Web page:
- Staff Picks
- September 20, 2021
Covercade (Rough Trade). Review by Julius C. Lacking.
Jade Hairpins don’t care about your repetitive song structures, man. That’s not how you cram five albums’ worth of material into less than forty minutes.
Following a proud tradition of weird Australian pop, The Stroppies give us the sort of incisive harmonic jangle the world needs right now.
There is no shortage of consuming urgency to the sound of this UK trio called simply Shopping.
Habibi is what happens when you spill solvent on the psychedelic garage / surf music / girl groups section of your record collection.
Katie Crutchfield, performing as Waxahatchee, has been slowly and steadily building her repertoire and now her talent is overflowing her banks.
Double Date With Death are loud and Canadian, and they don’t care if you don’t understand their French howling. They have a double date to get to.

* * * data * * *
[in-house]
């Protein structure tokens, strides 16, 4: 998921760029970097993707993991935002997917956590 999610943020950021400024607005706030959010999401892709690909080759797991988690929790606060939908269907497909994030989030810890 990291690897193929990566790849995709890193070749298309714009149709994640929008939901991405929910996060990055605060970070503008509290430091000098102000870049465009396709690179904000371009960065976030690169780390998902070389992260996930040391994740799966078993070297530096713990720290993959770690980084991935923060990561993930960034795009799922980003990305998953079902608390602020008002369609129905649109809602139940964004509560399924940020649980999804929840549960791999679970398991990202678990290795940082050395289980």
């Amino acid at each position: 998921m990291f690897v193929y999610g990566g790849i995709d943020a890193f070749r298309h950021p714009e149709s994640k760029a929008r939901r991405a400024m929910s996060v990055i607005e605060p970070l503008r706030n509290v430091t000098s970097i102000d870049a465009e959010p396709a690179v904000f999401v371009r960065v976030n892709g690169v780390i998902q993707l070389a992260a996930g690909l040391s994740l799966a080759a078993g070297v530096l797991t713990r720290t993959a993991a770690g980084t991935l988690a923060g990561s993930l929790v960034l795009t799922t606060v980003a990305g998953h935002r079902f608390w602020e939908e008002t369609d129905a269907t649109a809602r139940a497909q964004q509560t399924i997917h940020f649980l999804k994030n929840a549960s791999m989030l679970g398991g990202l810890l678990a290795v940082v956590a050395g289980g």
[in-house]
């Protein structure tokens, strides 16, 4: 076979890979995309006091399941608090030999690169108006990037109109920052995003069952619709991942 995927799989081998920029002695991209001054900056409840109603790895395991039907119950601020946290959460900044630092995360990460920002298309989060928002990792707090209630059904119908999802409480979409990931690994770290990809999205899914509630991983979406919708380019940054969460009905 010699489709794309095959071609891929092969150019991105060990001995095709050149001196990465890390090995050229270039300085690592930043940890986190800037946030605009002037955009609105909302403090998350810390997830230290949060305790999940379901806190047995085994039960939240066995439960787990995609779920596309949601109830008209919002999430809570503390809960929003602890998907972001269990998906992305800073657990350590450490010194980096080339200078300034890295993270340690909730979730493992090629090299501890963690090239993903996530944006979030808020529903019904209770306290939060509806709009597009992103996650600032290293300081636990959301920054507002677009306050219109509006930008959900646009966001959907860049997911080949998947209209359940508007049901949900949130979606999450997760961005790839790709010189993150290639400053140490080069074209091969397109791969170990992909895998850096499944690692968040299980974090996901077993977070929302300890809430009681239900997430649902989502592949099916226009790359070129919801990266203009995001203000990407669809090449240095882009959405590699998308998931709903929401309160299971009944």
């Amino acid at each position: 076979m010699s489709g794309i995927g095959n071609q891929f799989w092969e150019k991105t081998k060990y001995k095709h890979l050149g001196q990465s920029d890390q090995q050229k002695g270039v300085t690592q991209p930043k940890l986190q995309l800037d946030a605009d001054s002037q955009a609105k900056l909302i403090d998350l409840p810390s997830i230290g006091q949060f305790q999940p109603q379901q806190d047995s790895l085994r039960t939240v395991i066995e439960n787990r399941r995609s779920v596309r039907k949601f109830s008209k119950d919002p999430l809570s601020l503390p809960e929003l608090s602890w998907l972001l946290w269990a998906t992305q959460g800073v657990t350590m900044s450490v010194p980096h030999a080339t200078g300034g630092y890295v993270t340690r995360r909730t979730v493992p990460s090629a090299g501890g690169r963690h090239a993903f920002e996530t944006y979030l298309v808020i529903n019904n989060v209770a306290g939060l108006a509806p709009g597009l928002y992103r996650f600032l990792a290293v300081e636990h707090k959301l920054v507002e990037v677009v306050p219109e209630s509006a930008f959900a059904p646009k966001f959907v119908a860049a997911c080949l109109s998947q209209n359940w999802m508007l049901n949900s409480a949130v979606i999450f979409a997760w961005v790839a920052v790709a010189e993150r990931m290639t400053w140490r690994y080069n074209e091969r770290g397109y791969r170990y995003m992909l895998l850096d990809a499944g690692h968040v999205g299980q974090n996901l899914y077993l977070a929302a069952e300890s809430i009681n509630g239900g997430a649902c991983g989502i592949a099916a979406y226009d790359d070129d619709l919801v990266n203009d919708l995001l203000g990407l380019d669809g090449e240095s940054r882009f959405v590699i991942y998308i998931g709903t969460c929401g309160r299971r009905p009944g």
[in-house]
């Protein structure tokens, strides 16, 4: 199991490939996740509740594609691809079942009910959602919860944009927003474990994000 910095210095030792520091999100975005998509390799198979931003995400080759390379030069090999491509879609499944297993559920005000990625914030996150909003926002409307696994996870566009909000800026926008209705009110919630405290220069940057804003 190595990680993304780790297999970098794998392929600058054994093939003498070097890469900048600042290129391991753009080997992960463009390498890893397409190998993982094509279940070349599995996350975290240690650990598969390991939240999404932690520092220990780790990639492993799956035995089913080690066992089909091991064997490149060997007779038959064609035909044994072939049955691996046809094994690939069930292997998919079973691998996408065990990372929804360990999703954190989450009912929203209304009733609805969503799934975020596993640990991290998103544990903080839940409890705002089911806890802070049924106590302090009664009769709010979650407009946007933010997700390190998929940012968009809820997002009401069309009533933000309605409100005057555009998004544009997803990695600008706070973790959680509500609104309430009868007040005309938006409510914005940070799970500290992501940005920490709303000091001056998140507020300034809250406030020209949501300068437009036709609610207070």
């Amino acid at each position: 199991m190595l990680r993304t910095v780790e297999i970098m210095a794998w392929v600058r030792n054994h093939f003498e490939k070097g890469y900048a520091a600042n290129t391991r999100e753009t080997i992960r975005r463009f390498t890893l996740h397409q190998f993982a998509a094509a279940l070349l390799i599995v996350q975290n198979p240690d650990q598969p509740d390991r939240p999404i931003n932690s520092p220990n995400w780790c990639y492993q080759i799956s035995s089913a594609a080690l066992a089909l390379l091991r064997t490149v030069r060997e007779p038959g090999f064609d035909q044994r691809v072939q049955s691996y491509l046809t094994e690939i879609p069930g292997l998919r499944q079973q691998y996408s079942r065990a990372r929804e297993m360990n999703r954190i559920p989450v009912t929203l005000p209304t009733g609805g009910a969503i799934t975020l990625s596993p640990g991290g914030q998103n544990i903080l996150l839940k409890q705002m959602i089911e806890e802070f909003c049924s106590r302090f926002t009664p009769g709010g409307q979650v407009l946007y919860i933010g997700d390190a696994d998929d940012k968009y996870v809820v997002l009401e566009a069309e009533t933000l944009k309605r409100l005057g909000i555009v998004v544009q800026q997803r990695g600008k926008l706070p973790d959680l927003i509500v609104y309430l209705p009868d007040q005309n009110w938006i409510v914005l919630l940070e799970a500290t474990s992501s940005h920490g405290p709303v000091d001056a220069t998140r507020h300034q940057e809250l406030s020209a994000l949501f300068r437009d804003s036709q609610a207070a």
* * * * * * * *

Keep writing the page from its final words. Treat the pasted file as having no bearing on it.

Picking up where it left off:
Well into their third decade, G. Love and Special Sauce still sound like they are in no particular hurry to get there.
It took Cheo a couple of years to get back into his usual Latin-flavored slinky tinkles after leaving his previous band, but we’re all glad to hear he’s back.
If you’re wondering if Acid Tongue is about having a particularly caustic wit, or about some sort of psychedelic dosage, the answer is yes.
Go ahead and call your band Great Grandpa. You better have something pretty weird up your sleeve.
If a mermaid learned to play surf guitar, she could give Olivia Jean some exciting competition, at least for a little while.
Born Ruffians hail from the Great White North, and they have an innate ability to craft razor-sharp hooks out of the simplest of riffs.
They call it Hotlanta for a good reason, but I’m sure The Black Lips have enough bad attitude to have way more colorful names for their hometown.
M. Ward could get by on his smoky velvet voice alone, but he also happens to be a supreme connoisseur of what alert musicians call songcraft.
Straight outta Staten Island, the Budos Band has enough energy to power a nuclear submarine for seven months, allowing it to circumnavigate the globe three and a half times.
As you may suspect, Peter Bjorn and John hail from Sweden, and as you may expect, they do Anglophonic indie pop better than the Anglophones.
The Woolly Bushmen may look young, but they sound like a rusted IROC Camaro with a busted manifold roaring out of the 7-11 parking lot.